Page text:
Building upon its 1991 land reform measures, the Salinas administration announced in October 1993 the details of a new agricultural income support plan, the Program of Direct Rural Support or Procampo. Starting with the 1994 growing season, Procampo replaced current price supports for basic grains with direct cash payments of 12 billion new pesos (US$3.5 billion), representing an 83 percent increase over supports paid in 1993. About 70 percent of Mexico's cultivated land was subsidized. The program was initially funded from the fiscal surplus that had accumulated since the late 1980s.
Procampo was intended to improve agricultural planning decisions and promote capitalization of the rural sector. It marked the abandonment of Mexico's traditional policy of agricultural self-sufficiency in favor of a more market-oriented system in which individual producers rather than government bureaucrats would make basic production decisions. The program also sought to offset producer subsidies in other countries, reduce domestic commodity prices to levels consistent with world market prices, encourage crop diversification and conservation, boost the competitiveness of the domestic food processing sector, and encourage the modernization of Mexico's agricultural production and marketing channels.
Initial beneficiaries of Procampo included 3.3 million growers of corn, beans, sorghum, wheat, rice, soybeans, and cotton, which together accounted for 70 percent of Mexico's arable land. Barley and safflower producers were added to the program in autumn 1994. The new subsidies were based on the size and productivity of land holdings and were paid to both commercial and subsistence growers. The government claimed that the new program would cover some 2.5 million farmers who had not benefited from the previous price support system. The 800,000 farmers who did benefit from that system received both the price subsidies and the new Procampo subsidy for an eighteen-month transitional period.
In addition to price supports, growers of program crops received in the spring and summer of 1994 a general support payment of 330 new pesos per hectare, which rose to 350 new pesos per hectare in the fall and winter of 1994. Starting in April 1995, the Procampo support payments were gradually reduced in order to bring food prices into line with market conditions. Meanwhile, direct payments under the program increased, although at a slower rate than the decline in price supports. Total support to agricultural producers fluctuated between a minimum level ensuring adequate income for subsistence farmers and a maximum level that would guarantee profitability for commercial producers.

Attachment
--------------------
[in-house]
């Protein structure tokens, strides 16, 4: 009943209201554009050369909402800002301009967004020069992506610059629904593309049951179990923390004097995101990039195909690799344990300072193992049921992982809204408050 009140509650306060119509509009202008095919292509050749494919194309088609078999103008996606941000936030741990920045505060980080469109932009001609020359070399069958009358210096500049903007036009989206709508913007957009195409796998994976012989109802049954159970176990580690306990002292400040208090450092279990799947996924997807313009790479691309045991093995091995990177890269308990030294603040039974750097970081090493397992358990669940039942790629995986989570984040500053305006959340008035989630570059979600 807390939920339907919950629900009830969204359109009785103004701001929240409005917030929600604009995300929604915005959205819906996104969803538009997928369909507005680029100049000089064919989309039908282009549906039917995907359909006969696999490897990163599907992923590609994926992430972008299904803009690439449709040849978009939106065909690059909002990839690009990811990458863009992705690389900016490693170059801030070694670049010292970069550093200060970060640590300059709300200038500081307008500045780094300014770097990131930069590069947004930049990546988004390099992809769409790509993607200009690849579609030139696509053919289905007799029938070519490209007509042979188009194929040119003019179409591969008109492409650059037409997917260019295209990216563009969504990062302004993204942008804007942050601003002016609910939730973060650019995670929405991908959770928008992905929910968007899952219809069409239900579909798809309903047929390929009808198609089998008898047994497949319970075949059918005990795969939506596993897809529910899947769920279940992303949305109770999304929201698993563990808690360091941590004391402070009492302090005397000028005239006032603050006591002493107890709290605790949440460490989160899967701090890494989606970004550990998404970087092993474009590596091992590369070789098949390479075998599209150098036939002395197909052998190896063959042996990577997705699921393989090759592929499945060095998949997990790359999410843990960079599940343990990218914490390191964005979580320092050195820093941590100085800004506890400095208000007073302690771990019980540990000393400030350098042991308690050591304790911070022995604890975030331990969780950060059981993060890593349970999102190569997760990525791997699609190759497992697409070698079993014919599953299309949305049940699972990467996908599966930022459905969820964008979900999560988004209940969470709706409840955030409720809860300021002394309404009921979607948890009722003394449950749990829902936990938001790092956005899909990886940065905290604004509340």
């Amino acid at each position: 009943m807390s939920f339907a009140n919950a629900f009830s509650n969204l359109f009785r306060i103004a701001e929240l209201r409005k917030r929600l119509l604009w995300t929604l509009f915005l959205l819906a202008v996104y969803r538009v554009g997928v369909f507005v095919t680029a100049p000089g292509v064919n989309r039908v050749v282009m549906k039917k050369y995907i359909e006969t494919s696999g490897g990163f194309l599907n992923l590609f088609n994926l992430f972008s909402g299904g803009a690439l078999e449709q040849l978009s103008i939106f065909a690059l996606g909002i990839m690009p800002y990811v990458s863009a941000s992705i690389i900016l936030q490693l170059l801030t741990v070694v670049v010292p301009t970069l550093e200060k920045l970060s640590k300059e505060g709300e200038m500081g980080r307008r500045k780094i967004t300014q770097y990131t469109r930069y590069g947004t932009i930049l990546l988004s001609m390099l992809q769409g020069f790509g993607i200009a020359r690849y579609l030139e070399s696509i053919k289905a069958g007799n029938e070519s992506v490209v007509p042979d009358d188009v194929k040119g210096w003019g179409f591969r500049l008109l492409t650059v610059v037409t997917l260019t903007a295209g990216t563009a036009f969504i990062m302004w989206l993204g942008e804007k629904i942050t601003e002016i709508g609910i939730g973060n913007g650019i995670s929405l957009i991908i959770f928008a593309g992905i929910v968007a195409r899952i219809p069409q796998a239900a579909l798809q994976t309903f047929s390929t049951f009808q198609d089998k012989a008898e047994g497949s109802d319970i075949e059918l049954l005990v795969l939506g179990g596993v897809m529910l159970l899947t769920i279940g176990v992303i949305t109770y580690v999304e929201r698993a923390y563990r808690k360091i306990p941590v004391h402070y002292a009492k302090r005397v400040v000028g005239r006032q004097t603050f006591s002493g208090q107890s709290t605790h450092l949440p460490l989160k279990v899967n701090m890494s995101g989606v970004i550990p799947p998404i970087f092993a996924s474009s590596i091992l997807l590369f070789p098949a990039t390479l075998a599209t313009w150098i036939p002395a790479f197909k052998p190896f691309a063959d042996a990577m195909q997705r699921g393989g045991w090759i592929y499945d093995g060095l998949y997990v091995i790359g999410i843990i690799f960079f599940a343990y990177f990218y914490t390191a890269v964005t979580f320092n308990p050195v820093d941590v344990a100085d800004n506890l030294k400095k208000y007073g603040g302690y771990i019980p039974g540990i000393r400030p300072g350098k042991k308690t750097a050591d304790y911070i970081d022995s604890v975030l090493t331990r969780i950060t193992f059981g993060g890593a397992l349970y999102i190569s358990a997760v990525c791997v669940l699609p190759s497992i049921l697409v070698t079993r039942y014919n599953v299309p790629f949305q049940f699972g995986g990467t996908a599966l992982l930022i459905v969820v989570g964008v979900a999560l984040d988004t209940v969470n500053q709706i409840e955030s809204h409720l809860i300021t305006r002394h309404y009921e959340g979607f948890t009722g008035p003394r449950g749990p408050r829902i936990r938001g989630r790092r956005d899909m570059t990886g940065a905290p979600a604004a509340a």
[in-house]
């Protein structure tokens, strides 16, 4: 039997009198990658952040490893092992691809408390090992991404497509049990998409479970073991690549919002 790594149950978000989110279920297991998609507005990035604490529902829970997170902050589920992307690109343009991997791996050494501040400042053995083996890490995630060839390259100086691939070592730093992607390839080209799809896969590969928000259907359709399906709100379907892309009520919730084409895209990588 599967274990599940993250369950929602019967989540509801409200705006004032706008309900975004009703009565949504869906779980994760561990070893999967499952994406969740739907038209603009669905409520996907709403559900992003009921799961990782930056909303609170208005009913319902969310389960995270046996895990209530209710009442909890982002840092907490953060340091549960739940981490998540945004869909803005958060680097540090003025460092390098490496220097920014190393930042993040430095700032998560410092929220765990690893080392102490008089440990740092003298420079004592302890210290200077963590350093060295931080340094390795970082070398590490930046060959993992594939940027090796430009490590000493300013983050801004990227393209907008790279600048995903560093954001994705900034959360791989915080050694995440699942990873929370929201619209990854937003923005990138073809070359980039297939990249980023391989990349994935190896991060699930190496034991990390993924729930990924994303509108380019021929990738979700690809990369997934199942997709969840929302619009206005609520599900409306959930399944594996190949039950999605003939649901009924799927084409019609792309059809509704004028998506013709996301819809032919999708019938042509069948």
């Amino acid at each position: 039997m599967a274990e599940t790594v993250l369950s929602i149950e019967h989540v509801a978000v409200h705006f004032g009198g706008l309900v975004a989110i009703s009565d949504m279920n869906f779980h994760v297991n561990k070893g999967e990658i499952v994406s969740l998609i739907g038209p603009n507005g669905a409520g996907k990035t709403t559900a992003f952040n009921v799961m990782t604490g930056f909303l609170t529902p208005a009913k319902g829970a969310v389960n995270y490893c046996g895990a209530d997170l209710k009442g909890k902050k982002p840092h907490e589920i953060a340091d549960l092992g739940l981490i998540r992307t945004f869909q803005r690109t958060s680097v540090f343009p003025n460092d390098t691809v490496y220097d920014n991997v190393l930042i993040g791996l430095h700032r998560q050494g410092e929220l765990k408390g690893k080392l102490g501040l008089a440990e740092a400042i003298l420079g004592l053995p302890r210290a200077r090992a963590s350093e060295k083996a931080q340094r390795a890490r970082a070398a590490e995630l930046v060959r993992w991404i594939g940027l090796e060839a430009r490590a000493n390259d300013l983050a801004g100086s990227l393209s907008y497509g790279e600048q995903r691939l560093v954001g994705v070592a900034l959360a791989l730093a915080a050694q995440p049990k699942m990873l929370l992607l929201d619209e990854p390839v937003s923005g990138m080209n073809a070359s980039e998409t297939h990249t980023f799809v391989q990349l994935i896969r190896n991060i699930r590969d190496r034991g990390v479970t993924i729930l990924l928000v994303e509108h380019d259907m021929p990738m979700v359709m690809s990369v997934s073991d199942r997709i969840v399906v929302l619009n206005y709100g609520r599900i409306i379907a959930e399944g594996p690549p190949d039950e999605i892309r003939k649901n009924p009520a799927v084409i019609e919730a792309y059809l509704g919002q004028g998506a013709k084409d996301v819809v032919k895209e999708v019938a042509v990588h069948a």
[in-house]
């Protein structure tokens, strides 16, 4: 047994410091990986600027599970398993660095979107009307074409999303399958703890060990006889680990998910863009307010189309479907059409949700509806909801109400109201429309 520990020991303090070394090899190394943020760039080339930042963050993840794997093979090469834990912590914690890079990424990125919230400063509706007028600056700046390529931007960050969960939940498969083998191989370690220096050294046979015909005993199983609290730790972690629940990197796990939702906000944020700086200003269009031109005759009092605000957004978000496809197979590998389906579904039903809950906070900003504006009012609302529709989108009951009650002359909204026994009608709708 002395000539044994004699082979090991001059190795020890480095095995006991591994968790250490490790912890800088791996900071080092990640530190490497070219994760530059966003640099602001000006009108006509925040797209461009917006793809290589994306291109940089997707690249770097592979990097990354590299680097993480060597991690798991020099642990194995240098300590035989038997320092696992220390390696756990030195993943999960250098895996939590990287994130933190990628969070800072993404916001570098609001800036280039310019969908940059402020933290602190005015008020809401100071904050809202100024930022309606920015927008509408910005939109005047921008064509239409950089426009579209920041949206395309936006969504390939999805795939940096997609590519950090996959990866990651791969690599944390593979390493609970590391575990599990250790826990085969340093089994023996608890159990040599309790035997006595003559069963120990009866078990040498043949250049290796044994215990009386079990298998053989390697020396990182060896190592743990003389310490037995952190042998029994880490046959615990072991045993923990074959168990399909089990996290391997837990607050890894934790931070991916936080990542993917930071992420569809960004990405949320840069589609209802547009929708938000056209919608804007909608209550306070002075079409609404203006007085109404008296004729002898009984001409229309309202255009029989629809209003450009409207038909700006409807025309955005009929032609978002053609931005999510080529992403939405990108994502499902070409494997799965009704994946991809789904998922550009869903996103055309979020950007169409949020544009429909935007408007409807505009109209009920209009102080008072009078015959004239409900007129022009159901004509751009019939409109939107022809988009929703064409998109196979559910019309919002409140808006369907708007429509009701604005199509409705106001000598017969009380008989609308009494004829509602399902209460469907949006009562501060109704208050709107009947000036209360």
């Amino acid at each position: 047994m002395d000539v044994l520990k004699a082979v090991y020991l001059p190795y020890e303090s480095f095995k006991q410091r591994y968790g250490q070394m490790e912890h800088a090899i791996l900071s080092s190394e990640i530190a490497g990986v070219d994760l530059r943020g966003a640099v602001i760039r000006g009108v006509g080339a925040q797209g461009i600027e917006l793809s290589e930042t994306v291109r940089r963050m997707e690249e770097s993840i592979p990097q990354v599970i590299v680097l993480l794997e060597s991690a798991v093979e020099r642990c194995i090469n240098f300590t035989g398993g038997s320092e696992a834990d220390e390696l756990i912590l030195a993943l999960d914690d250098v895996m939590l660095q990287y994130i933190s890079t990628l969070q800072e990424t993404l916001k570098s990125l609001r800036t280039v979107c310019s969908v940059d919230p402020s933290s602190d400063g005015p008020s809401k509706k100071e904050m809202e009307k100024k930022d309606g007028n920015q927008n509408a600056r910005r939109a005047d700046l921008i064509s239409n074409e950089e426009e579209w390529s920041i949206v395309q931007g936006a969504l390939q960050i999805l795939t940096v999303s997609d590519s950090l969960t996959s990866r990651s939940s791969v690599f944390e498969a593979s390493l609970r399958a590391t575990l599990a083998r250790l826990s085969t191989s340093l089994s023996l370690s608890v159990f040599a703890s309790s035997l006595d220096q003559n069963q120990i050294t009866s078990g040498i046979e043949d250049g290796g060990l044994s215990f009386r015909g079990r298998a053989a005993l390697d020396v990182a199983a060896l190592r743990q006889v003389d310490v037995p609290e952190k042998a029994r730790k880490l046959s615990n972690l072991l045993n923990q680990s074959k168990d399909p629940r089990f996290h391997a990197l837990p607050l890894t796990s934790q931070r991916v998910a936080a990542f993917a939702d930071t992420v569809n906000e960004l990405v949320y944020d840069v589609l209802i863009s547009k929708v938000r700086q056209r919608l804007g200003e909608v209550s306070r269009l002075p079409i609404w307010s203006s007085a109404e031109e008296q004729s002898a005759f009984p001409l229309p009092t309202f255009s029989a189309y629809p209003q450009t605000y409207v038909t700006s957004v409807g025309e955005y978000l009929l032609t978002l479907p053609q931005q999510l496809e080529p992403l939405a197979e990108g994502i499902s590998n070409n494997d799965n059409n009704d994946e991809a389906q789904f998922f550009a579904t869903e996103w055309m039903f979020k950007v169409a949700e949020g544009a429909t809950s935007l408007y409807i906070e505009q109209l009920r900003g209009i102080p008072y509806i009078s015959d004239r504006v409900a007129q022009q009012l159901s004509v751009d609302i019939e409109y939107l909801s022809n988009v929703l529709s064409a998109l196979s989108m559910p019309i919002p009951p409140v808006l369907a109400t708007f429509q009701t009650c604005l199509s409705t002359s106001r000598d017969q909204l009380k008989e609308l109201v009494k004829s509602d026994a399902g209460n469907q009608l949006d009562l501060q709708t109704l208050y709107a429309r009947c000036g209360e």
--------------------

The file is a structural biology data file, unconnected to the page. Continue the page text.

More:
Funding for Procampo was expected to remain steady for ten years, until 2003, and then decline over an additional five years until the program's termination in 2008. Procampo's fifteen-year duration was intended to give farmers adequate time to adopt new technologies, develop producer associations with other farmers or private agribusiness firms, and rationalize land use. To encourage alternative crop production, Procampo would continue to provide area support payments to growers who decided to change from program crops to alternative crops or livestock, forestry, ecological, and aquaculture activities throughout the fifteen-year phase-out period.
Procampo's reform of agricultural prices was expected to encourage a shift away from production of corn and dry beans and toward wheat, soybeans, and other products such as fruits and vegetables. Its impact was likely to be greatest in northwestern and northeastern Mexico and the Bajío region of west-central Mexico, where in the late 1980s and early 1990s many growers had switched from production of rice, cotton, sorghum, oilseeds, and wheat to the more profitable corn and dry beans. The direct payments were also expected to slow rural migration to cities and provide needed capital to impoverished subsistence farmers. Some government critics alleged that Procampo was intended to generate rural support for the ruling PRI.
During 1995 the government introduced a new agricultural support program, the Alliance for the Countryside (Alianza para el Campo), as an adjunct to its APRE program with labor and business. The alliance program presaged the devolution of responsibility for agricultural support to state governments, and it reinforced Procampo by expanding from ten to fifteen years the period during which direct cash subsidies would be paid to producers of various basic food crops. The new program also sought to improve credit flows to farmers from Banrural and other state agencies.
Source: U.S. Library of Congress